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Autotrophic and heterotrophic soil respiration responds asymmetrically to drought in a subtropical forest in the Southeast China

Huang, Shide, Ye, Gongfu, Lin, Jie, Chen, Kaituan, Xu, Xia, Ruan, Honghua, Tan, Fanglin, Chen, Han Y.H.
Soil biology & biochemistry 2018 v.123 pp. 242-249
biochemical pathways, biomass, carbon, climate change, drought, fine roots, growing season, microbial activity, plant available water, prediction, rain, soil respiration, terrestrial ecosystems, throughfall, tropical forests, China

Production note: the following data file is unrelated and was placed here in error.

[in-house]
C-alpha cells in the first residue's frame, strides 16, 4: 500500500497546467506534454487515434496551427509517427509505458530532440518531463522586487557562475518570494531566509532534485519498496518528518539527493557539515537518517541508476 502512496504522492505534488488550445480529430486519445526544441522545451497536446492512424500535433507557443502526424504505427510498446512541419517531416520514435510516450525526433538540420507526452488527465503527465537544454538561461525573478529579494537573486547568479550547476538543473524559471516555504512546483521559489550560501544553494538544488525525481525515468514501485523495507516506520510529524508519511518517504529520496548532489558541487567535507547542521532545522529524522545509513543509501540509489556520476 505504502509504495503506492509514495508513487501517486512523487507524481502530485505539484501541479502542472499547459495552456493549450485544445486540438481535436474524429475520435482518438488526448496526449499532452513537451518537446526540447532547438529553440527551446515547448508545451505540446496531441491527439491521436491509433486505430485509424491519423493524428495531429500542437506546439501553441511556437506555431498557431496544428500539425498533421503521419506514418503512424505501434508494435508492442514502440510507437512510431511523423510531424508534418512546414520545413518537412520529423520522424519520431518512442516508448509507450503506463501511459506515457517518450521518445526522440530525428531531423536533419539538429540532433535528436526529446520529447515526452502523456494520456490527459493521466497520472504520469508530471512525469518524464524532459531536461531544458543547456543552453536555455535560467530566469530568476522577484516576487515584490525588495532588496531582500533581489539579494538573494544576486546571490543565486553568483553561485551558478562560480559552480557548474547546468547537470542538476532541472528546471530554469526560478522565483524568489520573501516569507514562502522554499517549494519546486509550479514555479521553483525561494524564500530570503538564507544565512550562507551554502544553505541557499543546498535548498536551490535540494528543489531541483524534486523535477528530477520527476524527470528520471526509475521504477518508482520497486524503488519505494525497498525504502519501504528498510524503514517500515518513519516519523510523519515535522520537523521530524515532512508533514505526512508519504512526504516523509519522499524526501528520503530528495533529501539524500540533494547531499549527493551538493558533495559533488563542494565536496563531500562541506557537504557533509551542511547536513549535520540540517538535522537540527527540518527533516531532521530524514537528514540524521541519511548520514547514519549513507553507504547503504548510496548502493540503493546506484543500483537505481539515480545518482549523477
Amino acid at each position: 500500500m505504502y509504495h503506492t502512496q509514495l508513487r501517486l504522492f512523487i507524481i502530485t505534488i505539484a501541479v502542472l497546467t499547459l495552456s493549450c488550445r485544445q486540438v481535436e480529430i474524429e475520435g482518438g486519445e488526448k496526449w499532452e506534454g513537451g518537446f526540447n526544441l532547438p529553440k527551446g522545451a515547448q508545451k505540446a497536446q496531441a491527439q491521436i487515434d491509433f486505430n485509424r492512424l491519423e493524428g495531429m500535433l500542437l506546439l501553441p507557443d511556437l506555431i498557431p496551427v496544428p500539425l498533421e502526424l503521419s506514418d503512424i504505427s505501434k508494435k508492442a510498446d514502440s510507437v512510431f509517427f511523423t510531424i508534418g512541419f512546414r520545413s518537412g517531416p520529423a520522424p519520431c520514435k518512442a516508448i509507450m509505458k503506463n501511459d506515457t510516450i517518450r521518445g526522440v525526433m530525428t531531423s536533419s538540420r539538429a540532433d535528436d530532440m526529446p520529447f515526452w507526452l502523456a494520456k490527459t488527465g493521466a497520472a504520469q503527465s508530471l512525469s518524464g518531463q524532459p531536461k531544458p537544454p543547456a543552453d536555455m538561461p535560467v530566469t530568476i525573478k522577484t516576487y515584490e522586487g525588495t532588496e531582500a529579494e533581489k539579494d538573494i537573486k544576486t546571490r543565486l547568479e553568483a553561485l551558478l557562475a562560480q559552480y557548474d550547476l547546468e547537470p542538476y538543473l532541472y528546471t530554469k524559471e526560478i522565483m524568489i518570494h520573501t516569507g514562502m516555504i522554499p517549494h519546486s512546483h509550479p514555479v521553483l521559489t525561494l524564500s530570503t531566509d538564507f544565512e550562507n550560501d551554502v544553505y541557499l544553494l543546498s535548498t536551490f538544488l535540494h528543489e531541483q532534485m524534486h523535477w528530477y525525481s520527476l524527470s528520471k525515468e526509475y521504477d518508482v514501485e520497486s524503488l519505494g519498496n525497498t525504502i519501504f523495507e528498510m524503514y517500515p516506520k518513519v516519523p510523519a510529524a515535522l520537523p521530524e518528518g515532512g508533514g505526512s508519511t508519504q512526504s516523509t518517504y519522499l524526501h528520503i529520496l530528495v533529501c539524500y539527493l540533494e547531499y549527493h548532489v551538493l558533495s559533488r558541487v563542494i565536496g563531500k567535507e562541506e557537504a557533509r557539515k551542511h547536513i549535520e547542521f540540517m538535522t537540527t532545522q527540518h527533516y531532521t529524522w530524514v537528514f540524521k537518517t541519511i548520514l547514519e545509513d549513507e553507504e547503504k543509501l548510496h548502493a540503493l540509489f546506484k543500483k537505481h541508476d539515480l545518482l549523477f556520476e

Both increasing frequency of drought and drought duration are expected for many terrestrial ecosystems under on-going climate change. However, our understanding of the drought effect on soil respiration (Rs), which comprises the second largest carbon (C) flux of the global C cycle, remains limited. To explore the effects of reduced precipitation on Rs and its components, we conducted an experiment of throughfall rainfall exclusion during two consecutive growing seasons in a subtropical forest in the Southeast China. Following throughfall exclusion Rs declined rapidly, and did not recover until three to four months following rewetting, in both 2014 and 2015. During the experiment, throughfall exclusion significantly reduced autotrophic soil respiration (Ra); however, heterotrophic soil respiration (Rh) was unaffected, resulting in a reduced contribution (Ra/Rs) from 33 ± 1% for the control to 16 ± 3% under throughfall exclusion. Experimental drought significantly reduced soil microbial C and fine root biomass, and subsequent to rewetting, soil microbial C recovered quickly, but fine root biomass relapsed slowly. Our results suggested that prolonged drought decreases Rs through modifications in soil microbial activities and fine root metabolic capacity, which are induced by reduced soil water availability. Moreover, our results imply that drought-induced reductions in Rs originate primarily from Ra. Our results highlight the need to account for asymmetric responses to drought between Ra and Rh when predicting the reaction of the ecosystem C balance in response to future drought events.